Ecological Cut Flower Growing and Marketing, which takes place from Fri., Jan. 10, to Sun., Jan. 12, 2003, is presented by the RFFP in collaboration with Cornell Cooperative Extension's Capital District Vegetable Program, with support from Cornell University's Small Farms Program. This workshop will be relevant to vegetable growers who want to diversify their crop mix with cut flowers as well as to farmers whose primary focus is flower production.
Top-notch flower growers will address subjects essential for the success of the cut flower grower. Topics will range from plant starts and crop scheduling to cultural practices, and from greenhouse production and season extension to harvesting, post-harvest handling, marketing, and flower distribution. Sessions on scaling up production and finding your niche in the global floral market will orient newer growers to strategies for navigating the complex world of flower farming.
As masterful marketers and growers, Mimo Davis and Kelly Anderson of Wild Thang Farm, Ashland, Missouri, are popular presenters. Mimo is the farm's horticulturist, with nine years of experience at Lincoln University Extension research greenhouses as well as a stint at Missouri Wildflowers Nursery. Wild Thang has made its mark with natives and high-dollar hoop house crops. They sell to florists and through several farmers' markets. Mimo was recently elected Regional Director for the Midwest region of the Association of Specialty Cut Flowers.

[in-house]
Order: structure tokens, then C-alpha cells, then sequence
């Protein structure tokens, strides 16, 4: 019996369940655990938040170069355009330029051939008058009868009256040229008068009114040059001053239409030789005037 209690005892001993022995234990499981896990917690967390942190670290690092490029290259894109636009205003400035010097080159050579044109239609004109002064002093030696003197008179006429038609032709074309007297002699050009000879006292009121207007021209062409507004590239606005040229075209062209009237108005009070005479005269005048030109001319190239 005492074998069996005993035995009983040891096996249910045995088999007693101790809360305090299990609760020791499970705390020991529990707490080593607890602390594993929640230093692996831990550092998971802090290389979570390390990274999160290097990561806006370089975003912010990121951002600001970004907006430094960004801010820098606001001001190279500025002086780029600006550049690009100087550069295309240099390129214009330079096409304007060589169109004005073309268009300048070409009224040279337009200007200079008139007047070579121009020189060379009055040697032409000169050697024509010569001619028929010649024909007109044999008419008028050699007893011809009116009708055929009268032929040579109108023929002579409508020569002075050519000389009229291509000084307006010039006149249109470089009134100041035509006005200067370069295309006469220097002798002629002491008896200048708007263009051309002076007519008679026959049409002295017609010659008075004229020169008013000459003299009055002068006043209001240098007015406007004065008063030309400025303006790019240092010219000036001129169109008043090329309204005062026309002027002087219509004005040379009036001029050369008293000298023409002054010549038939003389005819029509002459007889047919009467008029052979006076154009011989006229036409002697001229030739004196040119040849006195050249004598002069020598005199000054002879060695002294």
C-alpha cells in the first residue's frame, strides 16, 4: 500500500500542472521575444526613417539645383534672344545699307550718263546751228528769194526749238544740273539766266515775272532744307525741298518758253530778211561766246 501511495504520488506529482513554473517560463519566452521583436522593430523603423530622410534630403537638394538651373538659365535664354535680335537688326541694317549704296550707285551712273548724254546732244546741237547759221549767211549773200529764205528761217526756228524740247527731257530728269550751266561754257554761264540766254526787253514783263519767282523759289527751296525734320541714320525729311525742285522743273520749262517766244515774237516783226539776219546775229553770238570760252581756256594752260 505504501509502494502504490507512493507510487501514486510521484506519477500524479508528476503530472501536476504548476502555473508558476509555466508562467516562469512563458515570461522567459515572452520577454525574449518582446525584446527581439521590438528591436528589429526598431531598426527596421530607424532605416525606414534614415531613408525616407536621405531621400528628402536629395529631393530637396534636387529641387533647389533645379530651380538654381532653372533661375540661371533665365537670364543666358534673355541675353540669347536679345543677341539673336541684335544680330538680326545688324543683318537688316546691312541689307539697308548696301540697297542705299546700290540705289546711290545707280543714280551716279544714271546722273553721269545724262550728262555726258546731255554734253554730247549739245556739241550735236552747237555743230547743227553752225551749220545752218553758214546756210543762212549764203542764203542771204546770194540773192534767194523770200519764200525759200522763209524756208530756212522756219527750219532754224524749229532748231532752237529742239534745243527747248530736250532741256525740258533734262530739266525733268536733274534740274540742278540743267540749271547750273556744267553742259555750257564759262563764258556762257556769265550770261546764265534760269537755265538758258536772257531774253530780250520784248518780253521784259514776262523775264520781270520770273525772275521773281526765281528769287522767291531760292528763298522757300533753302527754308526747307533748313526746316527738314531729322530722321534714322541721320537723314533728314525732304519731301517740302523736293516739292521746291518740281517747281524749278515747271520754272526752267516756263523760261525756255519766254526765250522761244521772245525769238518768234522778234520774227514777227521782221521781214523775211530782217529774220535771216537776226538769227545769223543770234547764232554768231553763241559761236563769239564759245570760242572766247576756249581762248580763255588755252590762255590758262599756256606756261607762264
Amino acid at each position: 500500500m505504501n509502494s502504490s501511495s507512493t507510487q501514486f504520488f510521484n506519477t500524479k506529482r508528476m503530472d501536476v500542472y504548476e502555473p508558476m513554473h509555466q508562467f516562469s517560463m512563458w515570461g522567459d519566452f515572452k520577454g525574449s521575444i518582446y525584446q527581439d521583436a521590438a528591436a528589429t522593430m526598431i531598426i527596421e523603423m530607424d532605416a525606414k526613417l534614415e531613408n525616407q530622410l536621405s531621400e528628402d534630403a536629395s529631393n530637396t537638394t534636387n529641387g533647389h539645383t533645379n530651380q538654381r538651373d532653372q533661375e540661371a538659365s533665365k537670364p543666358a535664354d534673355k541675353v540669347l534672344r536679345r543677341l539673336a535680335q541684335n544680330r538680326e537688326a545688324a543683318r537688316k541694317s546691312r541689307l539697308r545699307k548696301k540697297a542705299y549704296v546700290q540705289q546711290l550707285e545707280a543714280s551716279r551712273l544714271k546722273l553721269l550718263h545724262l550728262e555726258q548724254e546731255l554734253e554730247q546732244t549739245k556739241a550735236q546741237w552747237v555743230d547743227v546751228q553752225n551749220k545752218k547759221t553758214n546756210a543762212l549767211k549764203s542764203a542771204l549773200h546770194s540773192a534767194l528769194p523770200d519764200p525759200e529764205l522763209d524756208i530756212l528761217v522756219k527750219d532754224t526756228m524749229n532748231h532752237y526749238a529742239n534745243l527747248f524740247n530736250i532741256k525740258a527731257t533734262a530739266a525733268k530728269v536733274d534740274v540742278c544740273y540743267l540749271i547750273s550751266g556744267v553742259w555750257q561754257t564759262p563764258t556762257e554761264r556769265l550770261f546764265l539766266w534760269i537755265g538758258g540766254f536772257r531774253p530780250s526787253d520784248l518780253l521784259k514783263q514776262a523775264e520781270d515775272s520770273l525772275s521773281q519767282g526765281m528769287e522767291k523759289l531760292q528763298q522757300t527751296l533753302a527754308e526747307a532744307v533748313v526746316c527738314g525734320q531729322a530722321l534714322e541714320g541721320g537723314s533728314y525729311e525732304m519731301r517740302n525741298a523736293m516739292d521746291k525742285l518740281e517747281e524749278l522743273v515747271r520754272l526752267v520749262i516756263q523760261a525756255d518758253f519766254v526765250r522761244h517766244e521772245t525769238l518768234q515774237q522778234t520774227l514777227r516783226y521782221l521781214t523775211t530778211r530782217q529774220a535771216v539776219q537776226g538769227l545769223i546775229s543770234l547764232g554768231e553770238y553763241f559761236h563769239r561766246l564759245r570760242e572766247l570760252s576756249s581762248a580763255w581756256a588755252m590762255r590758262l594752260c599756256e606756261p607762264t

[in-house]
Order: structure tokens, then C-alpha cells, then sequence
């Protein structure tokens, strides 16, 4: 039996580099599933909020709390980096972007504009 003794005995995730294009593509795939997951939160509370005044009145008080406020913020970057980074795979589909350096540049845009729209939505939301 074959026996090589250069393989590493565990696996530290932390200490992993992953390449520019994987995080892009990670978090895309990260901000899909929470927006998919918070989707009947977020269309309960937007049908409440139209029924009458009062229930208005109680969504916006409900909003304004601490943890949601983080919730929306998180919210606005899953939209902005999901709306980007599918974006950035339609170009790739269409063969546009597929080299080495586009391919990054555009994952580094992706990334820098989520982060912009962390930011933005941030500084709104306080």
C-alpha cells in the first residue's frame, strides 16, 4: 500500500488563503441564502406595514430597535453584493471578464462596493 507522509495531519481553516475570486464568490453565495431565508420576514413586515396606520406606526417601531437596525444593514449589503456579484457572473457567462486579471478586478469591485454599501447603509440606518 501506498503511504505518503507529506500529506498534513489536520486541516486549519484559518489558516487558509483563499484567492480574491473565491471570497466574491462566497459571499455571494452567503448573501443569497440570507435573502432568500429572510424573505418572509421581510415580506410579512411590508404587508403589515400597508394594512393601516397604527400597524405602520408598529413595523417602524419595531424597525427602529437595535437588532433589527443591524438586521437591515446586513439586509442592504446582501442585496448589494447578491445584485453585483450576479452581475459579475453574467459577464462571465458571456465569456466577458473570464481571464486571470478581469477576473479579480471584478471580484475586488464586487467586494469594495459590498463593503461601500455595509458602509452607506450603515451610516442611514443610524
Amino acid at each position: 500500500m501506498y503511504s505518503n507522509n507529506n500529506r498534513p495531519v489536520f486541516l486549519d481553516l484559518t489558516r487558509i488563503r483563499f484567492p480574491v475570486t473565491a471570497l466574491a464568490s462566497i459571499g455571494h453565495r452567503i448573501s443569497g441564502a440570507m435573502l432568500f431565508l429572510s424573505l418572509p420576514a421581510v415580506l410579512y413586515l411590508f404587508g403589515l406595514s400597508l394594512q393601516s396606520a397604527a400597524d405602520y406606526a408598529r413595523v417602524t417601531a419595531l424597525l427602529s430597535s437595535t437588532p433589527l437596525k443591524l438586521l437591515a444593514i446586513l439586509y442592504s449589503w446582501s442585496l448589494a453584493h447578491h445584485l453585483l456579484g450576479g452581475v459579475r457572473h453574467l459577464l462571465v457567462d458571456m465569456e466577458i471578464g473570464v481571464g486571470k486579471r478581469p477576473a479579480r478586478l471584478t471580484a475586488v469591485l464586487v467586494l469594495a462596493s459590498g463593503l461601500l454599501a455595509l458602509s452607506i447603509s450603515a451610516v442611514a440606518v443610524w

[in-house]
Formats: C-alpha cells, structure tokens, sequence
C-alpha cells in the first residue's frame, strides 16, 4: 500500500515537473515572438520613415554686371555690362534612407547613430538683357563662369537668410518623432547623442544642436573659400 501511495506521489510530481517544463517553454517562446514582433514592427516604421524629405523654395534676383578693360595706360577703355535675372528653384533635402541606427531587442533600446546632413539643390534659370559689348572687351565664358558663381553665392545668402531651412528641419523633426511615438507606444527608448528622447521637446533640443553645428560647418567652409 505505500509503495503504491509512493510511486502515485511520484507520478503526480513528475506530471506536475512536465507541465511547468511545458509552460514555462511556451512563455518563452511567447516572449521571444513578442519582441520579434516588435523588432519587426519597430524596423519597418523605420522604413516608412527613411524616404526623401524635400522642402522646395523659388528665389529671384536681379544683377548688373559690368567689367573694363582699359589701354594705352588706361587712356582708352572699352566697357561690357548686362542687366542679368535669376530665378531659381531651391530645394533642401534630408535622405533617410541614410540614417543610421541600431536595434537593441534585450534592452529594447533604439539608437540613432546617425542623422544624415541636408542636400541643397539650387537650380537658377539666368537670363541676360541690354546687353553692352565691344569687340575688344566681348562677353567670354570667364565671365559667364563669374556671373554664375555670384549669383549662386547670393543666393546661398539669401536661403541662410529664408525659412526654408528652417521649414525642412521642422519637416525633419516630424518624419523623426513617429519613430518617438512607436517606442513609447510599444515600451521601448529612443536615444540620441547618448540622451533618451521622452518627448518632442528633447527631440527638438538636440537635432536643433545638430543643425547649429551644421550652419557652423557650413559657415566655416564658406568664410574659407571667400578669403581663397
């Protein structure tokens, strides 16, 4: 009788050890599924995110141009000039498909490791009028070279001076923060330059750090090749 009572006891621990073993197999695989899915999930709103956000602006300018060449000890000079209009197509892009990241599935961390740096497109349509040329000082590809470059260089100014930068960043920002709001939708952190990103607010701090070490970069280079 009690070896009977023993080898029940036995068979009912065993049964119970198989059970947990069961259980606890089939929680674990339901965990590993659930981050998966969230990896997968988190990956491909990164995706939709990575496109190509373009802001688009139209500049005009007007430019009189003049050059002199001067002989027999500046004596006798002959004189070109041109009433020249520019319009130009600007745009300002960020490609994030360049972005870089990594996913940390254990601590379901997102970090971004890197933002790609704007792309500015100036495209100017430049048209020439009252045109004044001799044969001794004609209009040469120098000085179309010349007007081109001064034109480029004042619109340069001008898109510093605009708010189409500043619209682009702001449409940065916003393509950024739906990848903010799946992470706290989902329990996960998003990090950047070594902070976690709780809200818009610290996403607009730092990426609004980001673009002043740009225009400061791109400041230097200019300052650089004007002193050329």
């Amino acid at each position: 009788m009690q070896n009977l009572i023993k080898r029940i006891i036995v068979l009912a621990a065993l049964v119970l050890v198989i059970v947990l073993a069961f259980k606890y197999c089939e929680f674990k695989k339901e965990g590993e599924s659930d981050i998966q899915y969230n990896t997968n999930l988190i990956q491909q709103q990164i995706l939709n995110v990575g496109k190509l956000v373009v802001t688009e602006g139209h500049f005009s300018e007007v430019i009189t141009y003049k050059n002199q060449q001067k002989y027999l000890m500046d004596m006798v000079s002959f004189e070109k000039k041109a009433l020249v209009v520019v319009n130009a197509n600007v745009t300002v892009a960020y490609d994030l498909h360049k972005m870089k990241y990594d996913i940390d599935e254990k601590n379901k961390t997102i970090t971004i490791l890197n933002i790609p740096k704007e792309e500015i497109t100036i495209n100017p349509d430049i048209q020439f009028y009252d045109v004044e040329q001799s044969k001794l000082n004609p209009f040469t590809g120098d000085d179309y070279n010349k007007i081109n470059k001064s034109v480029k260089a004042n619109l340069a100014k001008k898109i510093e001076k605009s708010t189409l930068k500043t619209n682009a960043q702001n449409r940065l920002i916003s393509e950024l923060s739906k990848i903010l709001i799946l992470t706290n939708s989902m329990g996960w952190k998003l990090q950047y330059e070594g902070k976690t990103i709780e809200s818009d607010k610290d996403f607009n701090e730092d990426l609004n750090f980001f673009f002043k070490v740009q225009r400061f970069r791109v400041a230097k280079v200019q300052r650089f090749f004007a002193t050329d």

Flower grower Bob Wollam of Wollam Gardens, Jeffersonton,Virginia, has succeeded in the competitive Washington, D.C., market with a simple formula: Grow everything imaginable, grow lots of it and grow it well. His 4 acres of cut flowers include more than 100 varieties of bulbs, woodies, annuals and perennials, with season extension strategies allowing him to sell from the first week of April until the end of October. Selling to florists and at farmers’ markets, where he also sells potted plants and bouquets, he grosses over $35,000 an acre. Bob serves as President of the Association of Specialty Cut Flowers.
MaryLee Johnson of Windswept Acres, Cecil, Wisconsin, trained at North Dakota State University. For 10 years, she worked for Johnny's Selected Seeds in Maine, developing Johnny's well-known, 2 1/2-acre cut flower program. MaryLee and husband, Reed, started Windswept Acres in 2000, producing everything than can be grown in Zone 4. In addition, she is in charge of Germania Seed Company's cut flower program.
Organic Vegetable Systems from Seed to Market, from Fri., Jan. 31, to Sun., Feb. 2, will bring together as instructors three accomplished organic vegetable growers from the Northeast representing a variety of management styles, working acreage, and marketing approaches.
This workshop will benefit newer farmers developing their whole farm practices and more experienced practitioners seeking to refine and improve their operations. Three excellent, full-time farmers will present overviews of their farms and address issues in family-scale market vegetable farming. Topics will include soil, weed and pest management, starting seedlings and transplanting, cover cropping, harvest systems, post-harvest handling, marketing and finances.